No, I didn’t make this up. “Partial-birth abortion” is a term invented by pro-lifers. But “after-birth abortion” is a term invented by two philosophers, Alberto Giubilini and Francesca Minerva. In theJournal of Medical Ethics, they propose:
[W]hen circumstances occur after birth such that they would have justified abortion, what we call after-birth abortion should be permissible. … [W]e propose to call this practice ‘after-birth abortion’, rather than ‘infanticide,’ to emphasize that the moral status of the individual killed is comparable with that of a fetus … rather than to that of a child. Therefore, we claim that killing a newborn could be ethically permissible in all the circumstances where abortion would be. Such circumstances include cases where the newborn has the potential to have an (at least) acceptable life, but the well-being of the family is at risk.
Predictably, the article has sparked outrage. Last week, Reps. Joe Pitts, R-Penn., and Chris Smith, R-N.J., denounced it on the House floor. But it isn’t pro-lifers who should worry about the Giubilini-Minerva proposal. It’s pro-choicers. The case for “after-birth abortion” draws a logical path from common pro-choice assumptions to infanticide. It challenges us, implicitly and explicitly, to explain why, if abortion is permissible, infanticide isn’t.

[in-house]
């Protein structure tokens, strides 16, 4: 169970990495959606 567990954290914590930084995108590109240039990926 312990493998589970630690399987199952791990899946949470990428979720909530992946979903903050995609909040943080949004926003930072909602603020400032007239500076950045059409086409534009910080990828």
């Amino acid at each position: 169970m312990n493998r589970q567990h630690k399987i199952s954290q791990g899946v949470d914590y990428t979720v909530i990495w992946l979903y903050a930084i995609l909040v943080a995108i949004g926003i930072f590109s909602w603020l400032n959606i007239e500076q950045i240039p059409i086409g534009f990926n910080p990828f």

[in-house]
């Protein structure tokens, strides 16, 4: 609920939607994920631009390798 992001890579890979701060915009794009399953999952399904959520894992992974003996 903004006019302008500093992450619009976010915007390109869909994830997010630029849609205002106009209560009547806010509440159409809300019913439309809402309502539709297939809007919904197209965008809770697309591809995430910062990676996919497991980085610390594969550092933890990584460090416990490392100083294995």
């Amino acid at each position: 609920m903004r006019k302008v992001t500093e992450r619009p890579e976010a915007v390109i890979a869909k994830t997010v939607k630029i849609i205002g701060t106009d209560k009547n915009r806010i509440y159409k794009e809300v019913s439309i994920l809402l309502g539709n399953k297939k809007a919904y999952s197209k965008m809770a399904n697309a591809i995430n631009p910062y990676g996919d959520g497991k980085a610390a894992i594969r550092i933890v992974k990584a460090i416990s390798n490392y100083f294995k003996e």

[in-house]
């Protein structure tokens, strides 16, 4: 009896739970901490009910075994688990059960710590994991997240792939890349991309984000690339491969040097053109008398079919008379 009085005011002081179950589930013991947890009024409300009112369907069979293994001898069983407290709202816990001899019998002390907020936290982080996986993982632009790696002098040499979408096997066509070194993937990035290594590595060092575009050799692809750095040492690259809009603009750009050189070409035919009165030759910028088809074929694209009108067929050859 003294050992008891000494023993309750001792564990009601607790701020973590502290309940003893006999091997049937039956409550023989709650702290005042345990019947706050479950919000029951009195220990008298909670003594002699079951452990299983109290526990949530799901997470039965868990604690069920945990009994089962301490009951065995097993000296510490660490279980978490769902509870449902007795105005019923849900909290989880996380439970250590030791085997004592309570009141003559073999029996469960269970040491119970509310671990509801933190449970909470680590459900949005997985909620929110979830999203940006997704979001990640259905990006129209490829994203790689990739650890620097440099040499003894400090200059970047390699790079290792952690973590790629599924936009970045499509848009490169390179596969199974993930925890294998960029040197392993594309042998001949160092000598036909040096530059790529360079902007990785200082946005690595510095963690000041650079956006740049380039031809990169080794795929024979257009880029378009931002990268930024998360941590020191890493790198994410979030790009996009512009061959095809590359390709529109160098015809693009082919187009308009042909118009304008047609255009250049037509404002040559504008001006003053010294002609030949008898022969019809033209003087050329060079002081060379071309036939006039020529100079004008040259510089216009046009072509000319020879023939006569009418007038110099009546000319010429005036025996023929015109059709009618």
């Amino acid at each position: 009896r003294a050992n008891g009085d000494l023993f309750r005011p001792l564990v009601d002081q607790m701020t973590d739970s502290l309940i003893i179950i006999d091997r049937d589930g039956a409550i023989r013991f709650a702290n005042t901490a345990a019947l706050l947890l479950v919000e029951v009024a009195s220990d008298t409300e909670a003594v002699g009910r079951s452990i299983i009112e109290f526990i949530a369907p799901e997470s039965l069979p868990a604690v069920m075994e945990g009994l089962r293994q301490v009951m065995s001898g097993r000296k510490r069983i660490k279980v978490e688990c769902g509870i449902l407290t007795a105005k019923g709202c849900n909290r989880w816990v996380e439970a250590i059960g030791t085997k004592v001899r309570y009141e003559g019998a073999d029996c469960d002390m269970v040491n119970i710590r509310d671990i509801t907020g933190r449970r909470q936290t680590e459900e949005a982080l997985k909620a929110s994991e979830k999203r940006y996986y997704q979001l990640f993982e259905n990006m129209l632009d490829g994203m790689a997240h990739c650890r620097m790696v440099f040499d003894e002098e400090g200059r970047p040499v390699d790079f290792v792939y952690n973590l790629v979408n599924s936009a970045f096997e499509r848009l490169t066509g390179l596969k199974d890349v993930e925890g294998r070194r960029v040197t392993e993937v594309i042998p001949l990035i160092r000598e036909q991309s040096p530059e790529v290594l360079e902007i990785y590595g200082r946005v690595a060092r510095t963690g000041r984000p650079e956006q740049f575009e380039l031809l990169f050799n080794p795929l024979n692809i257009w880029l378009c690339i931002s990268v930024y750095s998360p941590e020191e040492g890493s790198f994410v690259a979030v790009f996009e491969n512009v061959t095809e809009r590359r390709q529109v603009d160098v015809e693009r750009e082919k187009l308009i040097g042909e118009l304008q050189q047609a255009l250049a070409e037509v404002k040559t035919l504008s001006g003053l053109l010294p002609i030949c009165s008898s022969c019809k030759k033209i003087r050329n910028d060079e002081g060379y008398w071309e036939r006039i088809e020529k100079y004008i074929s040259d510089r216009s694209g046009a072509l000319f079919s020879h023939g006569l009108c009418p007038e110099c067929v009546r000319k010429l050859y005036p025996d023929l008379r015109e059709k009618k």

Read the rest here. If you can stomach it.
BIRTH CONTROL: How Did We Get Here?
Abortion: A Rational Look At An Emotional Issue
A Biblical Worldview On Abortion
Blood Money: Getting Rich Off a Woman’s Right to Choose
Unplanned: The Dramatic True Story of a Former Planned Parenthood Leader’s Eye-Opening Journey across the Life Line (Focus on the Family Books)
The Heidi Group
Rescued: The Heart of Adoption and Caring for Orphans
Grand Illusions: The Legacy of Planned Parenthood
Won by Love: Norma McCorvey, Jane Roe of Roe V. Wade, Speaks Out for the Unborn As She Shares Her New Conviction for Life